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BIBLIOCraft Review by Melanie Reynolds

Jessica Pigza
Stewart, Tabori & Chang-An Imprint of Abrams
115 West 18th Street, 6th Floor
New York, NY 10011
(212) 206-7715
Reviewed in2015

Jessica Pigza’s BIBLIOCraft is a beautiful resource for the beginner, intermediate, or experienced crafter and artisan . . . or for the educator who would like to create art based on unexpected treasures found in public libraries. Half project book and half instructional manual, BIBLIOCraft teaches the user not only how to design incredible art projects, but how to find inspiration in libraries, both traditional and digital. An experienced librarian, artist, and instructor herself, Pigza has created an engaging book which will both equip and encourage the reader to venture out into the world of library-inspired art.

Part One of BIBLIOCraft, “Finding Inspiration at the Library,” contains an excellent tutorial on the library and finding resources within it. Have you ever been confounded by the search bar on your local library’s website? Have you been overwhelmed by the amount of material the library contains? Pigza has provided a clean, clear handbook for locating information, browsing for inspiration, and understanding what is available in libraries. She discusses the different types of libraries (branch, research, and special collections), directions for finding what you need (catalogs, call numbers, and the Library of Congress), digital libraries, and navigating the world of copyright protection. She also has a fantastic listing of recommended library collections which will spark any crafter’s imagination.

Part One is the library instructional manual I never knew I needed. As a voracious reader, I have always regarded my public library, wherever I’ve lived, as my home away from home. I probably sensed on some level there were facets of the library experience I wasn’t exploring . . . but since I was happily ensconced in my library’s fiction area, I was able to blithely ignore them. BIBLIOCraft has definitely opened some new doors for me!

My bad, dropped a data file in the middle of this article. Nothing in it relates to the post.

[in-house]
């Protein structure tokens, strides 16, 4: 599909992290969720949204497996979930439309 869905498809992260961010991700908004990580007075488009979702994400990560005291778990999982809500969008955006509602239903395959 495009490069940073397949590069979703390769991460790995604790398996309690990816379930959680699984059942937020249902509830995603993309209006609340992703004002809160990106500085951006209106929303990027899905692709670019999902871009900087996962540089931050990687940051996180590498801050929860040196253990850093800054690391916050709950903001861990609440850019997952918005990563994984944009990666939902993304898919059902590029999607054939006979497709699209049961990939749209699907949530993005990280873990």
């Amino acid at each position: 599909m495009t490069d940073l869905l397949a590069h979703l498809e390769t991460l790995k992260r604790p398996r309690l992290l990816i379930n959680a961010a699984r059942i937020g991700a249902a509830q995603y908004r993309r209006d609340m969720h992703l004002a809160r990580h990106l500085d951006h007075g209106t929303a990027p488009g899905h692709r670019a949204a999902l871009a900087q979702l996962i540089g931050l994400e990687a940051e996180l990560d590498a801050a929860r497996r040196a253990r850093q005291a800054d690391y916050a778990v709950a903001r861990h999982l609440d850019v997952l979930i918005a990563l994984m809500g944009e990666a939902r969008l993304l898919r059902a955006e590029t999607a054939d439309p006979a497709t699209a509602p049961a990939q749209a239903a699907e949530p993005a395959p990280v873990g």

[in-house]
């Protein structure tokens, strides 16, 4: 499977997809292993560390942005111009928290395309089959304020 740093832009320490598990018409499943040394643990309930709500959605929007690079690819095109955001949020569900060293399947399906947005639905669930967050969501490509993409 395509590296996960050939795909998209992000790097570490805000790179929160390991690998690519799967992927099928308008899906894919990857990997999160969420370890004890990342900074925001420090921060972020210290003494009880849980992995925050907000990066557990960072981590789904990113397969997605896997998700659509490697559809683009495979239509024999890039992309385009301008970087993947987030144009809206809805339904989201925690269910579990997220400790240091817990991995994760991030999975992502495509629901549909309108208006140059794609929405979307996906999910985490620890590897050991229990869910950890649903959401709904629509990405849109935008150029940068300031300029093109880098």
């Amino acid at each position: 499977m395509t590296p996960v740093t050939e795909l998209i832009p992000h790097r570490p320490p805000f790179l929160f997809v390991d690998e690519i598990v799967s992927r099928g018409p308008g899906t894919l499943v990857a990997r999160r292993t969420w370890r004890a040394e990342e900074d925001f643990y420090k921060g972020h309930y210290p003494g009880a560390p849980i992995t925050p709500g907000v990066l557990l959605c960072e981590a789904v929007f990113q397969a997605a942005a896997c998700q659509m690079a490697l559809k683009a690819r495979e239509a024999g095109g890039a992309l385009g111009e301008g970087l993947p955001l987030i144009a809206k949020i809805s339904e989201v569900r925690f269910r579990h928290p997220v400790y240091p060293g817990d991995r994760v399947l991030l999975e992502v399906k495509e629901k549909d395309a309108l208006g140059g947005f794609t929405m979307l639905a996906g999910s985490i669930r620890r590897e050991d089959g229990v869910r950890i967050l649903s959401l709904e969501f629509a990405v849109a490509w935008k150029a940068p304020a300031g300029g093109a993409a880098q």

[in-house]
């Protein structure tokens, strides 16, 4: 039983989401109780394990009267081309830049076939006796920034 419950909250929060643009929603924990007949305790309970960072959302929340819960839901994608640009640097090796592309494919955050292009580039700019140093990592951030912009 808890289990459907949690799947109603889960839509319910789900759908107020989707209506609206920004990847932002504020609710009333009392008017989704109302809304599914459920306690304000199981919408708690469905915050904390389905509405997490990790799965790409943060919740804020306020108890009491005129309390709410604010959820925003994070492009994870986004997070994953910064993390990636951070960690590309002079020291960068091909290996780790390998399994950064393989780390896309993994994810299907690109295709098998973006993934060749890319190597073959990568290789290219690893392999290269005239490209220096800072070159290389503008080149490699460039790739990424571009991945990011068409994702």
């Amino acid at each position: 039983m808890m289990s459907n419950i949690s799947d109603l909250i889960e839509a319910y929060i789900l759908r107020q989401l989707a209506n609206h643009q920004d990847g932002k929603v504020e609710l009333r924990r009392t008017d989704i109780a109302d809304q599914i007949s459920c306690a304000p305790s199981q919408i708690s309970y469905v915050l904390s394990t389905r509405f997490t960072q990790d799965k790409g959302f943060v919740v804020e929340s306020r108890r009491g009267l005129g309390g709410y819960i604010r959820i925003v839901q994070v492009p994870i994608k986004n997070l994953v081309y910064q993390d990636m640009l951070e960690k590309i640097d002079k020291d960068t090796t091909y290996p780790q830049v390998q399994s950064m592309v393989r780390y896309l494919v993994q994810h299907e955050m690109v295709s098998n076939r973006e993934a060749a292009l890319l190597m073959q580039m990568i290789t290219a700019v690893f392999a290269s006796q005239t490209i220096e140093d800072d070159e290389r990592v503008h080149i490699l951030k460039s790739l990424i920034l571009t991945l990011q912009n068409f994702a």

As a homeschool mom who loves to include art in our studies and as an occasional crafter myself, I must admit that I’ve never viewed the library itself as a source of inspiration and creativity, at least in the way Pigza describes. I’ve checked out actual instructional craft books and art books to compose lesson plans, but I have never sought out primary sources as jumping-off points for design. Once I read BIBLIOCraft Part One, however, I felt truly equipped to search out library resources, to use them legally and without infringing on copyrights, and inspired to look into both the digital and the brick-and-mortar library worlds for ideas.

Part Two of BIBLIOCraft, “Projects Inspired by the Library,” contains a collection of 20 different art or craft projects created by a broad variety of experienced. Pigza invited 15 accomplished artisans to create projects based on library collections (as well as several of her own designs). These projects vary in difficulty level from simple to complex, and there really is something for everyone. Even if you choose not to make the actual projects, I believe your creativity will be jump-started simply by reading this beautiful book . . . and you’ll soon devise ideas of your own! BIBLIOCraft includes directions for you to follow, plus pictures of the library collections which inspired each artist’s work (as well as tips to enable you to find similar resources). Here is a sampling of the designs you can make at home:

  • Watermark Pillows

  • Cyanotype Throw

  • Soil Profile Growth Chart

  • Cartouche Embroidery

  • Japanese Heraldry Coasters

  • Paper Towns

  • Radish Love Tote

Whether you are a hobbyist or a fine artist, you will find projects that will capture your imagination. I consider myself to be a crafter who falls between the novice and intermediate skill levels, and most of the projects here were accessible for me. There are even some which I believe I could do together with my middle-school-aged son. The majority of the projects are probably best for middle-school students and up, but parents and children can definitely work on them together to produce exceptional artwork.

I thoroughly enjoyed BIBLIOCraft. It is an absolutely gorgeous book, from the cover and the binding to the photographs and the projects contained within. It is also very useful; even if I never created any of the projects in BIBLIOCraft, I would prize it for its excellent tutorial on using library collections and resources. But I do love the projects and am actually planning to create several of them, with friends and family in mind! BIBLIOCraft is available in hardback version for $27.95.

-Product Review by Melanie Reynolds, The Old Schoolhouse® Magazine, LLC, January, 2015